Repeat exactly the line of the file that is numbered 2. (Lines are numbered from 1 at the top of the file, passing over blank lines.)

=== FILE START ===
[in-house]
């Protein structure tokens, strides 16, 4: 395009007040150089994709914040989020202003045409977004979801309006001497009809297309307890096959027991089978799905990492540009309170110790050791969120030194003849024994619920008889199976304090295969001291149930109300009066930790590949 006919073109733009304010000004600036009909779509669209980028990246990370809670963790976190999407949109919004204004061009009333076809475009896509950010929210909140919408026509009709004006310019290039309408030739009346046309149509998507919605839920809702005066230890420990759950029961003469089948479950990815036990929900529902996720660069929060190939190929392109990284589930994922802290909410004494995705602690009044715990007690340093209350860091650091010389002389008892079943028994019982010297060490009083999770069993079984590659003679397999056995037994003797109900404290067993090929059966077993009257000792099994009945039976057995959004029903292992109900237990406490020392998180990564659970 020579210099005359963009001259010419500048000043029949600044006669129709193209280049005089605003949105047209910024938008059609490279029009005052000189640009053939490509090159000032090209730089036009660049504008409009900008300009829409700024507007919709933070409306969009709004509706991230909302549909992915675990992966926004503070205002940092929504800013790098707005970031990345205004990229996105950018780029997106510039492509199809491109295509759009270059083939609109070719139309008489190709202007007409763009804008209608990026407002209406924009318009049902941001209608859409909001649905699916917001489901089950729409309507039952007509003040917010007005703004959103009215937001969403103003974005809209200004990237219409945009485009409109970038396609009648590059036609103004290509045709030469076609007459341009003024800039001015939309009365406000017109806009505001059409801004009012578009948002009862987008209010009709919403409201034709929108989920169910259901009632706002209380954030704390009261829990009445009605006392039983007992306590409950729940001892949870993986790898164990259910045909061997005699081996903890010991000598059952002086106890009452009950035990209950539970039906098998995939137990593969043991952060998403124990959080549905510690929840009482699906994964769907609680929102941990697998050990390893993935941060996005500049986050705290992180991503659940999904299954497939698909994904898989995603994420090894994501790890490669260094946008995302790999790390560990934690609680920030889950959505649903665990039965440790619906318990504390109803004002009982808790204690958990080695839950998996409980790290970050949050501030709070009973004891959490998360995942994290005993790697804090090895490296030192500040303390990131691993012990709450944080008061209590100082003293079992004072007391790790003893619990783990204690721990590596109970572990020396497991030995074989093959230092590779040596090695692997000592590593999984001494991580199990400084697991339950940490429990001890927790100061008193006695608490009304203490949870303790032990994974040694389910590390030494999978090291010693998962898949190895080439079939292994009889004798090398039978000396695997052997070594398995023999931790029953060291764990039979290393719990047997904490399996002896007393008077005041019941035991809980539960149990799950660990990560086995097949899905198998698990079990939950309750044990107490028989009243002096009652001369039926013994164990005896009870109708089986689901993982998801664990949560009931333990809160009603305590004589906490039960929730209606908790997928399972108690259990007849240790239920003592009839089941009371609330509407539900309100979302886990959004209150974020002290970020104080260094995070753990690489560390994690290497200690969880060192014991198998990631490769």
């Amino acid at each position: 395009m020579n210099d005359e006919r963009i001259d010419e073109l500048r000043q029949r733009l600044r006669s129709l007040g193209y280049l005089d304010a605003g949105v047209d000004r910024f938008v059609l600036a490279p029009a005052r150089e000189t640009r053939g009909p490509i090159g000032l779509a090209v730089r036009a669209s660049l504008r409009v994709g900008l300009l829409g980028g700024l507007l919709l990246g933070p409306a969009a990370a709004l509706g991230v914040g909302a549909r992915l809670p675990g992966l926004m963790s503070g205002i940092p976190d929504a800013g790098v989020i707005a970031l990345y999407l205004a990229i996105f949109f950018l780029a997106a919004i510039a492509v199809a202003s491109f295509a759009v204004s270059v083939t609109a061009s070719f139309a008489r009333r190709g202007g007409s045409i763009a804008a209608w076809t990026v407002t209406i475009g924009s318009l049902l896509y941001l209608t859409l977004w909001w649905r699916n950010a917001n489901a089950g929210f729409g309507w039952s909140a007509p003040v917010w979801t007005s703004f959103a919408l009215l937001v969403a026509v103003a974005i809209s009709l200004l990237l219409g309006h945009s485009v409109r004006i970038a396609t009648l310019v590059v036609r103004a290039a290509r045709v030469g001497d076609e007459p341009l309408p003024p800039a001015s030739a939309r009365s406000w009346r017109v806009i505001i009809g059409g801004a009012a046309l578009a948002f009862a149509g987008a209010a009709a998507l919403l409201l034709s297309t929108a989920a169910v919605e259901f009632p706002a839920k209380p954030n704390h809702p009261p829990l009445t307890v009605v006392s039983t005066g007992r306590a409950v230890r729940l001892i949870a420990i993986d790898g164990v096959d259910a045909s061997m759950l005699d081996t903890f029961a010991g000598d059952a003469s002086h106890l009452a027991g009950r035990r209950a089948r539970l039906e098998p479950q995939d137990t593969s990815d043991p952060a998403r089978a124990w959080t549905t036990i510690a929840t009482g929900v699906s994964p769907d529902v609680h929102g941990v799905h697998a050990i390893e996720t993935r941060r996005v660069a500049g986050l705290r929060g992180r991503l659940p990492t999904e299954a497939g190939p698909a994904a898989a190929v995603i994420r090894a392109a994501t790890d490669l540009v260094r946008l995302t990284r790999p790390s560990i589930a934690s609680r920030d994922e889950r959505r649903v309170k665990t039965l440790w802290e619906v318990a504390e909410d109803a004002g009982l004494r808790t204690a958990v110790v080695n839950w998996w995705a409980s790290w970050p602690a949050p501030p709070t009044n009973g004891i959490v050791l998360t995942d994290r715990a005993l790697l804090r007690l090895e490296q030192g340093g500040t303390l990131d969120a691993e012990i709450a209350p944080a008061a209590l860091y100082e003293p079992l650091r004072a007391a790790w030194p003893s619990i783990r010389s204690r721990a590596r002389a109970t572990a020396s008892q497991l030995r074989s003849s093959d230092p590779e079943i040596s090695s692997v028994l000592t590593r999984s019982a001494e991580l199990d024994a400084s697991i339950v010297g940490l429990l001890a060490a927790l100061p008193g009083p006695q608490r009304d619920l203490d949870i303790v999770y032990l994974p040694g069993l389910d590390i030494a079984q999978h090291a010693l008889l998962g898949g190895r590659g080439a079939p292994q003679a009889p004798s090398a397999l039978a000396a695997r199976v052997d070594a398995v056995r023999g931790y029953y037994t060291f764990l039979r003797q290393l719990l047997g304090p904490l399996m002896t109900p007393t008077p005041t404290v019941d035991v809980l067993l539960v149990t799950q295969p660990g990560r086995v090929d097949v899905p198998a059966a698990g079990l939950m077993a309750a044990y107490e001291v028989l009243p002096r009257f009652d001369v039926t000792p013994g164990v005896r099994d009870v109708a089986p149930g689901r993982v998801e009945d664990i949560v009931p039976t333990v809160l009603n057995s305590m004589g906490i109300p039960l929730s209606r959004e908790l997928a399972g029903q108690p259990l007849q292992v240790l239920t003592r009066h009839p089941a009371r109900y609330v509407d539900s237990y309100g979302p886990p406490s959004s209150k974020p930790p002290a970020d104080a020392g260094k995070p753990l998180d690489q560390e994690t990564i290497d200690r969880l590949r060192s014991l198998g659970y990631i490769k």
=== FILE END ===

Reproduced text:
């Protein structure tokens, strides 16, 4: 395009007040150089994709914040989020202003045409977004979801309006001497009809297309307890096959027991089978799905990492540009309170110790050791969120030194003849024994619920008889199976304090295969001291149930109300009066930790590949 006919073109733009304010000004600036009909779509669209980028990246990370809670963790976190999407949109919004204004061009009333076809475009896509950010929210909140919408026509009709004006310019290039309408030739009346046309149509998507919605839920809702005066230890420990759950029961003469089948479950990815036990929900529902996720660069929060190939190929392109990284589930994922802290909410004494995705602690009044715990007690340093209350860091650091010389002389008892079943028994019982010297060490009083999770069993079984590659003679397999056995037994003797109900404290067993090929059966077993009257000792099994009945039976057995959004029903292992109900237990406490020392998180990564659970 020579210099005359963009001259010419500048000043029949600044006669129709193209280049005089605003949105047209910024938008059609490279029009005052000189640009053939490509090159000032090209730089036009660049504008409009900008300009829409700024507007919709933070409306969009709004509706991230909302549909992915675990992966926004503070205002940092929504800013790098707005970031990345205004990229996105950018780029997106510039492509199809491109295509759009270059083939609109070719139309008489190709202007007409763009804008209608990026407002209406924009318009049902941001209608859409909001649905699916917001489901089950729409309507039952007509003040917010007005703004959103009215937001969403103003974005809209200004990237219409945009485009409109970038396609009648590059036609103004290509045709030469076609007459341009003024800039001015939309009365406000017109806009505001059409801004009012578009948002009862987008209010009709919403409201034709929108989920169910259901009632706002209380954030704390009261829990009445009605006392039983007992306590409950729940001892949870993986790898164990259910045909061997005699081996903890010991000598059952002086106890009452009950035990209950539970039906098998995939137990593969043991952060998403124990959080549905510690929840009482699906994964769907609680929102941990697998050990390893993935941060996005500049986050705290992180991503659940999904299954497939698909994904898989995603994420090894994501790890490669260094946008995302790999790390560990934690609680920030889950959505649903665990039965440790619906318990504390109803004002009982808790204690958990080695839950998996409980790290970050949050501030709070009973004891959490998360995942994290005993790697804090090895490296030192500040303390990131691993012990709450944080008061209590100082003293079992004072007391790790003893619990783990204690721990590596109970572990020396497991030995074989093959230092590779040596090695692997000592590593999984001494991580199990400084697991339950940490429990001890927790100061008193006695608490009304203490949870303790032990994974040694389910590390030494999978090291010693998962898949190895080439079939292994009889004798090398039978000396695997052997070594398995023999931790029953060291764990039979290393719990047997904490399996002896007393008077005041019941035991809980539960149990799950660990990560086995097949899905198998698990079990939950309750044990107490028989009243002096009652001369039926013994164990005896009870109708089986689901993982998801664990949560009931333990809160009603305590004589906490039960929730209606908790997928399972108690259990007849240790239920003592009839089941009371609330509407539900309100979302886990959004209150974020002290970020104080260094995070753990690489560390994690290497200690969880060192014991198998990631490769």